How do ovarian cancer patients with and without medical cards differ?

Prescription data can help answer important research questions on a population level. Researchers at the Registry are currently investigating whether cancer patients taking common medications (e.g.. aspirins, statins, and beta-blockers) have better cancer outcomes than those who are not. This type of research is also referred to as pharmacoepidemiology. One of the aims of the research is to evaluate the effect of exposure to common medications in ovarian cancer patients. The project is conducted in collaboration with Trinity College Dublin and funded by the Health Research Board.

In Ireland, prescribing data are not available for all cancer patients but only those with a medical card. This means that examining the impact of medication use on cancer outcomes can only be done in cancer patients who have medical cards. A previous study by Registry researchers in colorectal cancer patients highlighted that factors such as smoking status and area of residence can predict whether a cancer patient has a medical card. However, little is known about the predictors of medical card status in women with ovarian cancer.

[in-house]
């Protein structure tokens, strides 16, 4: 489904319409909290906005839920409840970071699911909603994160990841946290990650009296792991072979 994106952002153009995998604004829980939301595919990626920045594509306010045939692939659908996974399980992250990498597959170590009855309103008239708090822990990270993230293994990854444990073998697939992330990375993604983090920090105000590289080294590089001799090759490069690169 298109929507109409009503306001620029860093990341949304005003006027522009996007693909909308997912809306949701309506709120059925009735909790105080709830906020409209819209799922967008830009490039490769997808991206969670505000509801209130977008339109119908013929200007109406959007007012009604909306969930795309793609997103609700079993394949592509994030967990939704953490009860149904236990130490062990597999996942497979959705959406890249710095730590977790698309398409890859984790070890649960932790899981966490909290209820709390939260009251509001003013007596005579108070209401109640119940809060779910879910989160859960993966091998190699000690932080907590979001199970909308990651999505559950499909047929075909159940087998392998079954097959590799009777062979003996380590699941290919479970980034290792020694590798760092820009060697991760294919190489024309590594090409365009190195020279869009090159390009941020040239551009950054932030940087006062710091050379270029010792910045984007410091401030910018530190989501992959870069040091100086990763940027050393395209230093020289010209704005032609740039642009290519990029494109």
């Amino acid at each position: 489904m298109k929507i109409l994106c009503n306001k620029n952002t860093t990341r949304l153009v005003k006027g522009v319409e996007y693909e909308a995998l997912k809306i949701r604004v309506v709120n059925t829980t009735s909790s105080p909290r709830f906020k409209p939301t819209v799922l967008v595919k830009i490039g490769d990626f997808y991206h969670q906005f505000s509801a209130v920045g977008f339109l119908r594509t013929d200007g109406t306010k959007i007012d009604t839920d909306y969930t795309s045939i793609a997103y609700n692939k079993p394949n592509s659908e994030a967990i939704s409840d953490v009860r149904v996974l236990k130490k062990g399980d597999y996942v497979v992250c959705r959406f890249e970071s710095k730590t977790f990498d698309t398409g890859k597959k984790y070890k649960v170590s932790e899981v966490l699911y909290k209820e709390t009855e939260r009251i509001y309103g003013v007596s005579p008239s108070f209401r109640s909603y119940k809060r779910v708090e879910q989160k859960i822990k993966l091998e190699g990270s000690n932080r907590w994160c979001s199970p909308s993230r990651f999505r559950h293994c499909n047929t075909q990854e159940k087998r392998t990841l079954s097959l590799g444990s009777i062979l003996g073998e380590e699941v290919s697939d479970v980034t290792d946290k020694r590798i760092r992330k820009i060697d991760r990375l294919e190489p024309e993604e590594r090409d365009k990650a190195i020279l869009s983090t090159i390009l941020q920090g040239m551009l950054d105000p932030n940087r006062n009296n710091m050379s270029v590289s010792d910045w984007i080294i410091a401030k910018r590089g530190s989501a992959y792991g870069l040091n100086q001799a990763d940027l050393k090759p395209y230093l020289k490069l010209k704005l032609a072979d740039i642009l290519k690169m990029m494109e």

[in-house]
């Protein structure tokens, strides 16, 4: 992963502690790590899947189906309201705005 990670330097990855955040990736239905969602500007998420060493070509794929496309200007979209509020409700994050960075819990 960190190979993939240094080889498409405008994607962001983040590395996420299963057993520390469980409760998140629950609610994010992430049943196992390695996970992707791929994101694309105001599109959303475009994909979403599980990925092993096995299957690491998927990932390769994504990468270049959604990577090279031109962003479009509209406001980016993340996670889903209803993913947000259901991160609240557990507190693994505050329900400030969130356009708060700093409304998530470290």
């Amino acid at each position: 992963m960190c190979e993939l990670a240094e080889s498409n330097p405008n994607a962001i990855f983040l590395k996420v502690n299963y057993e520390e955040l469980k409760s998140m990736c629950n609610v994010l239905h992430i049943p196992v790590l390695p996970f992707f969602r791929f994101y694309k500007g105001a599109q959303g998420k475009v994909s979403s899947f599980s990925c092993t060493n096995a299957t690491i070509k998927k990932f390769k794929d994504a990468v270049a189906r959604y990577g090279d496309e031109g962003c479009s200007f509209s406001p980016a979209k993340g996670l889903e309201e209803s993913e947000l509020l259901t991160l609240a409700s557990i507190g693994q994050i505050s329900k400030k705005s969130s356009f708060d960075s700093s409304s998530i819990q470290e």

Researchers on the pharmacoepidemiology project evaluated the socio-demographic differences between women with and without medical cards at the time of ovarian cancer diagnosis. This used data from the Primary Care Reimbursement Service (PCRS; which records prescriptions dispensed to medical card holders) linked with Registry records on ovarian cancer.

Analysis revealed that ovarian cancer patients (<70 years) who had medical cards had worse survival than those without medical cards, which is a reflection of worse general health. Medical card holders were also older, more likely to be smokers and more likely living in a poorer area.

The findings are published in the Irish Journal of Medical Sciences.


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